Getting Around Macau
Macau is too small for domestic flights to be useful.
The island is accessible via three bridges running from the peninsula to Taipa Island. Another connects the Cotai Strip (the reclaimed land between Taipa and Coloane) to the Macau-China border at Zhuhai.
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Although generally well surfaced, many roads in Macau are narrow, winding and steep; traffic can be congested throughout the day.
Since the territory is small, with good public transport and affordable taxis, it is generally not necessary to hire a car. If it is required, however, car hire is easily available through several agencies including large international companies; drivers must be over 21. Chauffeur-driven limousines are also available.
Taxis are either black with a cream-coloured top, or all-yellow (the latter are radio taxis). They generally have a destination guide written in Chinese, English and Portuguese, which is helpful since many drivers speak little English and may know only the Chinese names for key sites. Prices are reasonable and meters are used. There are surcharges for luggage carried in the boot, for taking a taxi from the airport or travelling from Macau to Coloane.
Rickshaws and pedicabs (cycle rickshaws): These are available for hire but many of Macau's attractions are located on hilltops, beyond the reach of even the strongest-legged pedicab driver. Prices should always be agreed in advance.
You can hire bikes on Taipa and Coloane but can't take them to the mainland. Bear in mind that parts of Macau are quite hilly, so cycling can be hard work; generally speaking, Coloane is the most suitable area for cycling.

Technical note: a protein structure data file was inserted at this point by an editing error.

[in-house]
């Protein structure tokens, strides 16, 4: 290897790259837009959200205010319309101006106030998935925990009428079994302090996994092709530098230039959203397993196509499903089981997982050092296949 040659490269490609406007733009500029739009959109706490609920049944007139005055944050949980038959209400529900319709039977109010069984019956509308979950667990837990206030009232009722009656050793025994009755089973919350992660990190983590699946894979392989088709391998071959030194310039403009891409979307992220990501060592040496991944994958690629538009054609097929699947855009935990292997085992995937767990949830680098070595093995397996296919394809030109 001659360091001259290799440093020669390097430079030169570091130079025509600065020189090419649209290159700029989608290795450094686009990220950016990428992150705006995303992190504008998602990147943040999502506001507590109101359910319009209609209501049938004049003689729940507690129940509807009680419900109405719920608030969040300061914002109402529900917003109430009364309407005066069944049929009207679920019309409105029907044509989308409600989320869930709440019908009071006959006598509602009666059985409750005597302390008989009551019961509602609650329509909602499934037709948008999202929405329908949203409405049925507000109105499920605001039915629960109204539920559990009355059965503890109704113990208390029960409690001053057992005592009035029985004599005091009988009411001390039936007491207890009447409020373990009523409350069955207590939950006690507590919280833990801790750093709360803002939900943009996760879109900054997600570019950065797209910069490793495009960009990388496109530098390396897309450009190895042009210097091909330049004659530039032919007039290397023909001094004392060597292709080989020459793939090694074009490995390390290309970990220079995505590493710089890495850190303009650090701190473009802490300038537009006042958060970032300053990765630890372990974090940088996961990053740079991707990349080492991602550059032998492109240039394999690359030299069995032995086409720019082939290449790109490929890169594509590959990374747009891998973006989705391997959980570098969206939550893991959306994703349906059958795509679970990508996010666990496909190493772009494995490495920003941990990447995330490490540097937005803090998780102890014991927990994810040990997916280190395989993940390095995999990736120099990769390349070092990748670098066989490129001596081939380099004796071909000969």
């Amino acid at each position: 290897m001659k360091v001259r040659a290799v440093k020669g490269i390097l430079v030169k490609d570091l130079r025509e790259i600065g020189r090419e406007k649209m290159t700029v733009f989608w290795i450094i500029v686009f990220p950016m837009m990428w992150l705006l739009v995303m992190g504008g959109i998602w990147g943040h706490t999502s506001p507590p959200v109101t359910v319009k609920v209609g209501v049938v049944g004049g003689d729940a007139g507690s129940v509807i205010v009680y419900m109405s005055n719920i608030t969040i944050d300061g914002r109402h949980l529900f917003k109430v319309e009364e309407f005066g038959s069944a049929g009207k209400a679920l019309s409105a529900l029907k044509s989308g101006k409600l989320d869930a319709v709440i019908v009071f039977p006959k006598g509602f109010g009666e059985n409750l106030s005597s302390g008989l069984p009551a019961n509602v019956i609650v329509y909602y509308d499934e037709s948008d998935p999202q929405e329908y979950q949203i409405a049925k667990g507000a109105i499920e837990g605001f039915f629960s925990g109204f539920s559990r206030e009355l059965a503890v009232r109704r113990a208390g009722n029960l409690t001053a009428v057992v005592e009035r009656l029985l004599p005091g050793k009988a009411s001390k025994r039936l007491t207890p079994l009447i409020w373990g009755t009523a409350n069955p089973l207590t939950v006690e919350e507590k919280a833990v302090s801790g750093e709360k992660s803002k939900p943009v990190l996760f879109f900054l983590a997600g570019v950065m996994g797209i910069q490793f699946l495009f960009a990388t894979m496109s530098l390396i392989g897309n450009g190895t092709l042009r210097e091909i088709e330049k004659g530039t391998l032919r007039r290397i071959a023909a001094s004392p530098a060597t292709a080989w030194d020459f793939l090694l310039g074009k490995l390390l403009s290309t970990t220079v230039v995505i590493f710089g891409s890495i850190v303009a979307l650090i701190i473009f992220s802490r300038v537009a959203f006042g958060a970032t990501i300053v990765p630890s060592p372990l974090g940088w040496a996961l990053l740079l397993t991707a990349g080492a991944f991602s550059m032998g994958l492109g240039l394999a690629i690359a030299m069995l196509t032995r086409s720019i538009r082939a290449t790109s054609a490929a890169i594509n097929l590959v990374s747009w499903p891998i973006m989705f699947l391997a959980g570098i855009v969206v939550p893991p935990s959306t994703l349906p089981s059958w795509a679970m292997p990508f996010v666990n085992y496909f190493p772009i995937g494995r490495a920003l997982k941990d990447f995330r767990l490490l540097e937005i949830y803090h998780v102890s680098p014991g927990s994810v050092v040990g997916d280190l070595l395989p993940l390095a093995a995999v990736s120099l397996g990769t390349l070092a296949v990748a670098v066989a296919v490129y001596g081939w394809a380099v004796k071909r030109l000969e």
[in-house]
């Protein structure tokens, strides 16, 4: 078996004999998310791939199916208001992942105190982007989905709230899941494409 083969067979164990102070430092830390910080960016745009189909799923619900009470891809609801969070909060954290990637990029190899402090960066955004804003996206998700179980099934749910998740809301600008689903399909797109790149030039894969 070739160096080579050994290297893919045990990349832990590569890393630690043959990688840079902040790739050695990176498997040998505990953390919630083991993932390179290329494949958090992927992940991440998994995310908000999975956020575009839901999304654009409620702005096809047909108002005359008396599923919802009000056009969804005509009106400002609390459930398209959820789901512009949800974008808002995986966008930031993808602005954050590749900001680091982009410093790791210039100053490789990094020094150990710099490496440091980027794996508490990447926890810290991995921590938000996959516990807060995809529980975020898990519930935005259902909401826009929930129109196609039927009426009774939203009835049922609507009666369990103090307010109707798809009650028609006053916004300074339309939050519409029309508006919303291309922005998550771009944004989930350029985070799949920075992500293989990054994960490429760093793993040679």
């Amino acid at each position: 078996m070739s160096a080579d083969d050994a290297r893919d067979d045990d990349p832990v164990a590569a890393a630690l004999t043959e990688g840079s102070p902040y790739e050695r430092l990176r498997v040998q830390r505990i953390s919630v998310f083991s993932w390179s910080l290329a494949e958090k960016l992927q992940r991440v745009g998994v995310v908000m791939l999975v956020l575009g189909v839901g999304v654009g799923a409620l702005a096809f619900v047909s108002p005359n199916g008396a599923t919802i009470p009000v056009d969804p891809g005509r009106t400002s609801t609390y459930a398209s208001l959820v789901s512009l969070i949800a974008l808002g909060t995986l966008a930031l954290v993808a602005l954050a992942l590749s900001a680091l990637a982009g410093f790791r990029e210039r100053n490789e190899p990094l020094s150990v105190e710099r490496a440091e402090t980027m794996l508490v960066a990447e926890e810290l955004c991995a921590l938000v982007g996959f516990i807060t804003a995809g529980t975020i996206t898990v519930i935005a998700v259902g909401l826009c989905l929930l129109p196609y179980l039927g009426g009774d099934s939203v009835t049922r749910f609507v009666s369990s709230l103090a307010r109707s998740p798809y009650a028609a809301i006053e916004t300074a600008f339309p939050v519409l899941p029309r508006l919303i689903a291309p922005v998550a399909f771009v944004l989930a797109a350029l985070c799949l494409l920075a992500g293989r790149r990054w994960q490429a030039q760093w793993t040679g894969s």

Buses run between the peninsula, Taipa and Coloane, as well as to the airport (you can catch bus AP1, AP1X, MT1, MT2, MT4, N2, 26, 36, 51A).
The speed limit varies according to the road type. In built-up areas it can be as low as 20kph (12mph) or as high as 60kph (37mph), while on open roads and highways the highest limit is 80kph (50mph).
Car hire agencies should be able to provide contact details for breakdown services.
An International Driving Permit is recommended.
The main areas of interest to tourists are compact enough to get around on foot, while longer journeys (including those between the peninsula and the islands) are easily made by taxi or bus.
A harbour sightseeing cruise offers the opportunity to sail along the city’s coastline while taking in the views of attractions including the A-Ma Temple and the Macau Tower. The Macau Harbour Cruise runs daily from the historical Inner Harbour.